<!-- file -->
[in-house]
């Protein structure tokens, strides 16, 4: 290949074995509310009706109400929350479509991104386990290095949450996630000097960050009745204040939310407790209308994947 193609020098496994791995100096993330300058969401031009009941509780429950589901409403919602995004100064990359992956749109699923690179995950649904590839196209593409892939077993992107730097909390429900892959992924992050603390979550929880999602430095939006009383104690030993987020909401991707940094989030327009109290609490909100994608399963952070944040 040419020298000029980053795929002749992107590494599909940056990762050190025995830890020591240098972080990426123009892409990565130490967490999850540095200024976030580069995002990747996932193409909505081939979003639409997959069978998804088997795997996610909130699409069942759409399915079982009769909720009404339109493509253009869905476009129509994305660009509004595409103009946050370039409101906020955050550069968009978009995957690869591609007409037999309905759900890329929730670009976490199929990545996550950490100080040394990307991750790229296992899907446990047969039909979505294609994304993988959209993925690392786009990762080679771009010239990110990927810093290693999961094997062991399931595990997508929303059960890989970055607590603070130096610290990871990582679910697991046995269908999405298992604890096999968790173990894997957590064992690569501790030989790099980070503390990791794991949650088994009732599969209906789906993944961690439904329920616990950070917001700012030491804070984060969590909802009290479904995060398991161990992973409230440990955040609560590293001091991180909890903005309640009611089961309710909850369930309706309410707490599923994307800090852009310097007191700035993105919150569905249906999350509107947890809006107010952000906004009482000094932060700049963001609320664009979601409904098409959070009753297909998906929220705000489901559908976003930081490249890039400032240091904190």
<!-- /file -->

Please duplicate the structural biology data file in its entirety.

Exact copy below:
[in-house]
């Protein structure tokens, strides 16, 4: 290949074995509310009706109400929350479509991104386990290095949450996630000097960050009745204040939310407790209308994947 193609020098496994791995100096993330300058969401031009009941509780429950589901409403919602995004100064990359992956749109699923690179995950649904590839196209593409892939077993992107730097909390429900892959992924992050603390979550929880999602430095939006009383104690030993987020909401991707940094989030327009109290609490909100994608399963952070944040 040419020298000029980053795929002749992107590494599909940056990762050190025995830890020591240098972080990426123009892409990565130490967490999850540095200024976030580069995002990747996932193409909505081939979003639409997959069978998804088997795997996610909130699409069942759409399915079982009769909720009404339109493509253009869905476009129509994305660009509004595409103009946050370039409101906020955050550069968009978009995957690869591609007409037999309905759900890329929730670009976490199929990545996550950490100080040394990307991750790229296992899907446990047969039909979505294609994304993988959209993925690392786009990762080679771009010239990110990927810093290693999961094997062991399931595990997508929303059960890989970055607590603070130096610290990871990582679910697991046995269908999405298992604890096999968790173990894997957590064992690569501790030989790099980070503390990791794991949650088994009732599969209906789906993944961690439904329920616990950070917001700012030491804070984060969590909802009290479904995060398991161990992973409230440990955040609560590293001091991180909890903005309640009611089961309710909850369930309706309410707490599923994307800090852009310097007191700035993105919150569905249906999350509107947890809006107010952000906004009482000094932060700049963001609320664009979601409904098409959070009753297909998906929220705000489901559908976003930081490249890039400032240091904190």